Meteoric material entering Earth's atmosphere ablates in the mesosphere and is then expected to recondense into tiny so-called “smoke particles.” These particles are thought to be of great importance for middle atmosphere phenomena like noctilucent clouds, polar mesospheric summer echoes, metal layers, and heterogeneous chemistry. Commonly used one-dimensional (1-D) meteoric smoke profiles refer to average global conditions and yield of the order of a thousand nanometer sized particles per cubic centimeter at the mesopause, independent of latitude and time of year. Using the first two-dimensional model of both coagulation and transport of meteoric material we here show that such profiles are too simplistic, and that the distribution of smoke particles indeed is dependent on both latitude and season. The reason is that the atmospheric circulation, which cannot be properly handled by 1-D models, efficiently transports the particles to the winter hemisphere and down into the polar vortex. Using the assumptions commonly used in 1-D studies results in number densities of nanometer sized particles of around 4000 cm−3 at the winter pole, while very few particles remain at the Arctic summer mesopause. If smoke particles are the only nucleation kernel for ice in the mesosphere this would imply that there could only be of the order of 100 or less ice particles cm−3 at the Arctic summer mesopause. This is much less than the ice number densities expected for the formation of ice phenomena (noctilucent clouds and polar mesospheric summer echoes) that commonly occur in this region. However, we find that especially the uncertainty of the amount of material that is deposited in Earth's atmosphere imposes a large error bar on this number, which may allow for number densities up to 1000 cm−3 near the polar summer mesopause. This efficient transport of meteoric material to the winter hemisphere and down into the polar vortex results in higher concentrations of meteoric material in the Arctic winter stratosphere than previously thought. This is of potential importance for the formation of the so-called stratospheric condensation nuclei layer and for stratospheric nucleation processes.

National Category
Meteorology and Atmospheric Sciences
Research subject
Atmospheric Sciences
Identifiers
urn:nbn:se:su:diva-25116 (URN)10.1029/2007JD009054 (DOI)000252825500004 ()
Note
Part of urn:nbn:se:su:diva-7734Available from: 2008-05-14 Created: 2008-05-14 Last updated: 2010-01-21Bibliographically approved
3. Reduced meteoric smoke abundance at the summer pole - implications for mesospheric ice particle nucleation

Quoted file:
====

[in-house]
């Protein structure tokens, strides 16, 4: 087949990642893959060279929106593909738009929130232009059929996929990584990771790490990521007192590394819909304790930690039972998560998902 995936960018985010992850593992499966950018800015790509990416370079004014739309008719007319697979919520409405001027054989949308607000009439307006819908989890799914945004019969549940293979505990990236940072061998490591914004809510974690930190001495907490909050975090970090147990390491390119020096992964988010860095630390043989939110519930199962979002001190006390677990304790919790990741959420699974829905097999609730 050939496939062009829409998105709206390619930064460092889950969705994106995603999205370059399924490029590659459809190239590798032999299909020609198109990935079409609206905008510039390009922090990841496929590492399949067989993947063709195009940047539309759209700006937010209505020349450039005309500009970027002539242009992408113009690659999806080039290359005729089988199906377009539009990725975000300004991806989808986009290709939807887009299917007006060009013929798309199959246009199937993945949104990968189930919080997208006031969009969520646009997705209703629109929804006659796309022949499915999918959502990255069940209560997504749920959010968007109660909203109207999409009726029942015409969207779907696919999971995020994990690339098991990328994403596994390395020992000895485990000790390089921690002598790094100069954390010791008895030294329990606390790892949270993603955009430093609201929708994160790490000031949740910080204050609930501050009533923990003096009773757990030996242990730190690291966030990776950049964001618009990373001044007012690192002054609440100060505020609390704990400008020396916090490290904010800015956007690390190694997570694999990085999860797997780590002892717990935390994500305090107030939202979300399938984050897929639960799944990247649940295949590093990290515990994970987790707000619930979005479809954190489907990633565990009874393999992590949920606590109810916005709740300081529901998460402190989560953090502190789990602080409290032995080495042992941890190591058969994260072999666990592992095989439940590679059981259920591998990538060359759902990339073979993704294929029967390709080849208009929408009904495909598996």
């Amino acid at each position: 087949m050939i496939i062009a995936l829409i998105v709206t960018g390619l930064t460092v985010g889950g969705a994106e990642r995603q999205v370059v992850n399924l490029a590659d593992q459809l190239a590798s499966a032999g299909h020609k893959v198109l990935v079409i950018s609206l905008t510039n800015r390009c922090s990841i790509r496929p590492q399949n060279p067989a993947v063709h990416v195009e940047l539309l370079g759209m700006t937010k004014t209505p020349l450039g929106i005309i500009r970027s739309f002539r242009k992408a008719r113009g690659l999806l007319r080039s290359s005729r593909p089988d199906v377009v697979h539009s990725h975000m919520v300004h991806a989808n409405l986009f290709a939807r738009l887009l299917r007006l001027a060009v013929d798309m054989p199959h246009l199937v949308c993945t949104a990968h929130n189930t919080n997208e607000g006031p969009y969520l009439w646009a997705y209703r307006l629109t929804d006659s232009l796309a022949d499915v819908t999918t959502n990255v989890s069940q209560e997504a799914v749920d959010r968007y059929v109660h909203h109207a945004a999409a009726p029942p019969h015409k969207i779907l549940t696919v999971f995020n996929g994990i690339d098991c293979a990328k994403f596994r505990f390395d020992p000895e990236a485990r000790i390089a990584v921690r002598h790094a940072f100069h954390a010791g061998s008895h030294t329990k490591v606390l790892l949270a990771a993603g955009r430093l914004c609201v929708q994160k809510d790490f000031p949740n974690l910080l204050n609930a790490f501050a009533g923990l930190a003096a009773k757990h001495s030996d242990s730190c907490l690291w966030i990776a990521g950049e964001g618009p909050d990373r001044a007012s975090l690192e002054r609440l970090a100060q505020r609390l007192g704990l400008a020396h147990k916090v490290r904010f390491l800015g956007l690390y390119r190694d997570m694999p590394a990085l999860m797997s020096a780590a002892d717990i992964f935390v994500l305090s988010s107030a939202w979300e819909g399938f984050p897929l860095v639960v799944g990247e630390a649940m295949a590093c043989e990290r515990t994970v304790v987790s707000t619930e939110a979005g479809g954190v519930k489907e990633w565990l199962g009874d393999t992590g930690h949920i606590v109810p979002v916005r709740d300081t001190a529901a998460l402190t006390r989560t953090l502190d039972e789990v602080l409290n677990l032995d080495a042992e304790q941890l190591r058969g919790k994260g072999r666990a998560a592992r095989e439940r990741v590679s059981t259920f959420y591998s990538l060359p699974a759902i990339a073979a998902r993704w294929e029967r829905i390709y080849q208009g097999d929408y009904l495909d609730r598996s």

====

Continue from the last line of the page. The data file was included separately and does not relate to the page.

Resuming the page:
Open this publication in new window or tab >>Reduced meteoric smoke abundance at the summer pole - implications for mesospheric ice particle nucleation
2008 (English)In: Advances of Space Research, ISSN 0273-1177, Vol. 41, no 1, 41-49 p.Article in journal (Refereed) Published
Abstract [en]

Noctilucent clouds (NLC) and polar mesospheric summer echoes (PMSE) are phenomena that occur in the summertime polar regions due to the presence of ice particles around the mesopause. That ice particles are able to form in a region with such low water vapour concentration as the mesopause is noteworthy. Even though the summer mesopause is the coldest region on Earth, temperatures are generally not low enough for homogeneous nucleation to occur, which necessitates the presence of pre-existing condensation nuclei. The nature of these nuclei has long puzzled the scientific community and many candidates have been suggested, such as particles of meteoric origin, ion clusters, sodium bi-carbonate, sulfate aerosols and soot particles. Out of these the so-called "smoke particles", i.e. particles re-condensed from ablated meteoritic material, have long been considered the most likely. Generally, it has been believed that these particles exist in numbers of the order of thousands per cubic centimetre at the mesopause. This belief is based on 1-dimensional. studies of meteoric material. A recent 2-dimensional model study, which includes the atmospheric circulation from summer to winter pole however, suggests much lower number densities at the summer mesopause. We here investigate the implications of low number densities for the formation of ice particles. We find that even though resulting ice particle distribution may produce typical NLC brightness, the number density of ice particles is not consistent with what is expected for NLC and PMSE. In particular, it is much lower than the ice particle concentration (>1000 cm(-3)) typically expected to explain the "electron bite-outs" that are frequently observed in the vicinity of PMSE's. We therefore re-examine the assumptions and parameters that determine the smoke distribution. We show that even though the number of condensation nuclei at the polar summer mesopause can be increased within the uncertainties, the results in most scenarios remain insufficient. We show that charged particles, perhaps in combination with significant deviations from the mean mesospheric state, may be necessary for condensation of ice particles in the polar summer mesosphere. Hence, we raise the question whether the conventional ideas of nucleation on meteoric smoke, which are used in current mesospheric ice models, are correct.

Keyword
NLC, PMSE, meteoric smoke, particles, mesosphere, condensation nuclei
National Category
Meteorology and Atmospheric Sciences
Research subject
Atmospheric Sciences
Identifiers
urn:nbn:se:su:diva-25117 (URN)10.1016/j.asr.2007.09.006 (DOI)000253590400005 ()
Note
Part of urn:nbn:se:su:diva-7734Available from: 2008-05-14 Created: 2008-05-14 Last updated: 2010-01-22Bibliographically approved
4. The importance of charging processes for mesospheric ice nucleation
Open this publication in new window or tab >>The importance of charging processes for mesospheric ice nucleation
In: Atmospheric chemistry and physicsArticle in journal (Refereed) Submitted
Identifiers
urn:nbn:se:su:diva-25118 (URN)
Note
Part of urn:nbn:se:su:diva-7734Available from: 2008-05-14 Created: 2008-05-14Bibliographically approved
5. Meteoric Aerosols in the Middle Atmosphere
Open this publication in new window or tab >>Meteoric Aerosols in the Middle Atmosphere
Manuscript (Other academic)
Identifiers
urn:nbn:se:su:diva-25119 (URN)
Note
Part of urn:nbn:se:su:diva-7734Available from: 2008-05-14 Created: 2008-05-14 Last updated: 2010-01-13Bibliographically approved